We reached our target!! Thanks to your generous support we raised £5000 in 50 days to cover the cost of planting 2,500 indigenous trees in Venda’s sacred forests.
The custodians – known as the Makhadzi and ‘Rainmakers’ – of Venda’s sacred sites are now able to plant the indigenous trees in the degraded areas of their forests. The saplings have been grown at a local tree nursery and are ready to go. We will let you know when planting begins and share photos along the way.
Read on to find out more about the Makhadzhi and the communities of Venda…
A Race to Protect the Sacred Forests
The forests of Venda (Vhembe district), in Limpopo, the most northern and most rural province of South Africa, help to maintain the climate of the region. They are the source of springs that feed into the local river system and provide water for the surrounding land and communities. The local VhaVenda people revere the forests as sacred – the places where the ancestors are present.
Venda forms part of the Soutpansberg mountain range and is well-known for its richness in flora variety and the cultural heritage of its people. But only 0.45% (less than 10,000 hectares) of Venda’s indigenous forests remain, and the region is threatened by the mining company, CoAL of Africa (Limpopo “boasts” 50% of South Africa’s coal deposits) and the expansion of commercial plantations. There is huge pressure on the precious water and forests.
It is the Makhadzi of Venda’s local clans who are the traditional custodians of the sacred forests. Makhadzi is the name given to women who are recognised as leaders in their community. This respected role includes safeguarding the sacred sites, among other tasks. They have also come to be known as “rainmakers” for their traditions and rituals which assure rain for the region.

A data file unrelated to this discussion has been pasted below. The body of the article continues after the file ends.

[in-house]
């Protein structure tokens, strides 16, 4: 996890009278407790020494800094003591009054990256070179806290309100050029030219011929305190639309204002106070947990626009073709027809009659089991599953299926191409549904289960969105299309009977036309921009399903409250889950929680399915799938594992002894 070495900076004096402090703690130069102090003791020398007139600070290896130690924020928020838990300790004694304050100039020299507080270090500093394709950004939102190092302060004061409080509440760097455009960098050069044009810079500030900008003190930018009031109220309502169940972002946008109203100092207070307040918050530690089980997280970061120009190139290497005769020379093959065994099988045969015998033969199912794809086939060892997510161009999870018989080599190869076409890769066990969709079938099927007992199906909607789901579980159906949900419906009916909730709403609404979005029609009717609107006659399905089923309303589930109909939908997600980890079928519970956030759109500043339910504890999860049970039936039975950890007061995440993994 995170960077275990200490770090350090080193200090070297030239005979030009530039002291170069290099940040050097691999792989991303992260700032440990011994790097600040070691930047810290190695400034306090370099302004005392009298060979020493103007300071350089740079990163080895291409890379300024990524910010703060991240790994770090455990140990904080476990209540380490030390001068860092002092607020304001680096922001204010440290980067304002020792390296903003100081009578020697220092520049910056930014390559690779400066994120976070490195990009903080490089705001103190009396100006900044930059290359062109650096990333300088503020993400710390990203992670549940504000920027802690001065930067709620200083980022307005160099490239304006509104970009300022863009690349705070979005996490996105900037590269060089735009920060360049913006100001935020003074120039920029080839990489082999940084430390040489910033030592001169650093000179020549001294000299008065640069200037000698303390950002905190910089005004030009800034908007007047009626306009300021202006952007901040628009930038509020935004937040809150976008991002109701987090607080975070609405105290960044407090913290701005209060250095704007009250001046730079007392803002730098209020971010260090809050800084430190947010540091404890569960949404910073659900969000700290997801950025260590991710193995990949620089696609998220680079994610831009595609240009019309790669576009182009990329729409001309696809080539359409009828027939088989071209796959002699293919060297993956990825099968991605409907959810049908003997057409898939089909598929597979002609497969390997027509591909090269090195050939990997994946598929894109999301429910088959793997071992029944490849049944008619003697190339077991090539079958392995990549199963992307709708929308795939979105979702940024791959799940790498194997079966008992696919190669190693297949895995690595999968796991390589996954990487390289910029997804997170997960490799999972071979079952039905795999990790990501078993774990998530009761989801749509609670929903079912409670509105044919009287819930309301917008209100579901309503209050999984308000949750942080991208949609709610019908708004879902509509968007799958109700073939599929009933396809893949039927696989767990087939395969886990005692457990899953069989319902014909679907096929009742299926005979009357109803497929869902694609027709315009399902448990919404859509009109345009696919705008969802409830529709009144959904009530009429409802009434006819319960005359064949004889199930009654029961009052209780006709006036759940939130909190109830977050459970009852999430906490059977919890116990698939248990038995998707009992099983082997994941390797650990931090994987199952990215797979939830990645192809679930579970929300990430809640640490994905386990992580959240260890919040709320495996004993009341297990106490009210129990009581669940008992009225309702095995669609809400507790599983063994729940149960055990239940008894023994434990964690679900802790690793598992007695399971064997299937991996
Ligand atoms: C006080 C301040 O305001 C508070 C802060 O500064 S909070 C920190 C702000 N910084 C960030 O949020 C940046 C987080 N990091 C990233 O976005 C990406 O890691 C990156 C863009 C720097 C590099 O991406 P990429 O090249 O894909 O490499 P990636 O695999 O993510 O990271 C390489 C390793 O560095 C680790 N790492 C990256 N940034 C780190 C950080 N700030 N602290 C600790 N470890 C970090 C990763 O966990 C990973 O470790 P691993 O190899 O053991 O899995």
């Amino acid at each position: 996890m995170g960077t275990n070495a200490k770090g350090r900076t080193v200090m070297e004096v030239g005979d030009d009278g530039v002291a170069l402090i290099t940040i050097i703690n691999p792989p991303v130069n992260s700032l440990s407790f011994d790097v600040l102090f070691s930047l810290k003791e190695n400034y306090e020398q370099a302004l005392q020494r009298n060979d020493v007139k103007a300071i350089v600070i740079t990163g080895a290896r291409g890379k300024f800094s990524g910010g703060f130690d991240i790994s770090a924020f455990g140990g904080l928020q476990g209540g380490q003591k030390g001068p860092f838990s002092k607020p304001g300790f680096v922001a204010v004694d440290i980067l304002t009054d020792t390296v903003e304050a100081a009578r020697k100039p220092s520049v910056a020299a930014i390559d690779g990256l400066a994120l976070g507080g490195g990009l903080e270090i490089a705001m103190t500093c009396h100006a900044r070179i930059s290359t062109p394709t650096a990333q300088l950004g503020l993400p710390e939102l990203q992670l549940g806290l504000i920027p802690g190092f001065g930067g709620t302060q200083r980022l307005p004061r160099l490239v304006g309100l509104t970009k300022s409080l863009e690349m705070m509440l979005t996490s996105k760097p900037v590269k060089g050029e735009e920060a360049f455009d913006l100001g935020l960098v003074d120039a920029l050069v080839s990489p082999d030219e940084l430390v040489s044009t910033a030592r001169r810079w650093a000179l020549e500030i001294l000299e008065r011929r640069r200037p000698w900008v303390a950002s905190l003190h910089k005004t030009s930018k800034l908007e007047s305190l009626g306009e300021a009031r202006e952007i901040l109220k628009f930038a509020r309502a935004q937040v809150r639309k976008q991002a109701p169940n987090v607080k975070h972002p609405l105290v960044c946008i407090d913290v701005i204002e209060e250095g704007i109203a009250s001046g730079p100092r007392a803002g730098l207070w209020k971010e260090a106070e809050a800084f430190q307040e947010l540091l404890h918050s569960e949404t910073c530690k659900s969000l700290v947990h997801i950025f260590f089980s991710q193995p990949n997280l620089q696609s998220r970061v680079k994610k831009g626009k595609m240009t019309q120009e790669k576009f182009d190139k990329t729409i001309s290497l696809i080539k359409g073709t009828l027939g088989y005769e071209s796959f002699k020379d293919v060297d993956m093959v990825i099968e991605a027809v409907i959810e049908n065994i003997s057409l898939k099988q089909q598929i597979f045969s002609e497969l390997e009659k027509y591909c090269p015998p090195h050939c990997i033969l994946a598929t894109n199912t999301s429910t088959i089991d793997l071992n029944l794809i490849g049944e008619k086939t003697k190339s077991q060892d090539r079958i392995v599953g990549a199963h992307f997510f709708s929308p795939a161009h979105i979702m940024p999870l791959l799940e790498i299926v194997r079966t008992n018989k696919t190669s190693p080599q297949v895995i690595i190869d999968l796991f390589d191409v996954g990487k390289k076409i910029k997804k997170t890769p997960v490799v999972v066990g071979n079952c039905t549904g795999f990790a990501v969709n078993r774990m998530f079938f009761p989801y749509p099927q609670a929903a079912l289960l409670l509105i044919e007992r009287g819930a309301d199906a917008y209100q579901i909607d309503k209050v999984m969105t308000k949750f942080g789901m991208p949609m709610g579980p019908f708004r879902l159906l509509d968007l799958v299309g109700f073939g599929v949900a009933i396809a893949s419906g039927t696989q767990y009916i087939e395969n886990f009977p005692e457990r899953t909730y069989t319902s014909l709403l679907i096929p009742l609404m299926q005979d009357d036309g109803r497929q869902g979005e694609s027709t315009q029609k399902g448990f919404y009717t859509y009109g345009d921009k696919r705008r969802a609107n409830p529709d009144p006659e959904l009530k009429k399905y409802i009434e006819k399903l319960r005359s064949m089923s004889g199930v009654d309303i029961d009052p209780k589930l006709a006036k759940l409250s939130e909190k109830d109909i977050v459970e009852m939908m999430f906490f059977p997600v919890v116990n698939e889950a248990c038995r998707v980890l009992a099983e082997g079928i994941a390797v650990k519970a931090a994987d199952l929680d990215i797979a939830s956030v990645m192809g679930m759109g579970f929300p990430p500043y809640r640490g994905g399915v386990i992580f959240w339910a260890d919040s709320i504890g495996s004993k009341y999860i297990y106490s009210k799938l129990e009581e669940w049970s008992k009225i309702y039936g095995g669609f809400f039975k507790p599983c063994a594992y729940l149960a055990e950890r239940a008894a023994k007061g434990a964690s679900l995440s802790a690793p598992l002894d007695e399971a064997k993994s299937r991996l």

Tree planting & food security
In 2009, a group of Makhadzi established Dzomo la Mupo, a community association “to protect Nature in all her forms, and especially indigenous forests”. With support and training from The Mupo Foundation, a small South African NGO, they have shared ways to improve their soils, water harvesting, seed saving and have set up their own tree nurseries.
“The home based nurseries have recorded over 2500 indigenous trees propagated and taken care of. These trees could green up an area of about 125,000m2, the size of about 20 soccer fields, being quite a contribution to Venda”. John Nzira, Community facilitator and permaculture specialist, 2011.
The results and the enthusiasm have been remarkable – increased soil fertility and food production, the revival of millet and other nutritious crops which had been forgotten, household seed banks, and family tree nurseries. These tree nurseries have a dual purpose: income generation, and to reforest the riverbanks and restore the sacred forests.
Right now, the rains have come and the Makhadzi are calling urgently for support to plant the 2,500 seedlings they have been raising in their family tree nurseries. They need transport and some assistance with tools.
“There comes a time every year when the rain comes and we come together as a community to plant trees to support ourselves for the New Year. Our forests, cultural heritage, precious water and our very livelihoods are now under a new threat from a massive coke coal-mining project. It is important for our community to come together, stronger than ever in restoring our heritage and claiming our land. Tree planting does this”. Mphatheleni Makaulule, community leader and Mupo project officer, October 2011.
If you’d like to learn more about the Makhadzi, their community association Dzomo la Mupo, or our partner organisation The Mupo Foundation, these links may be of interest: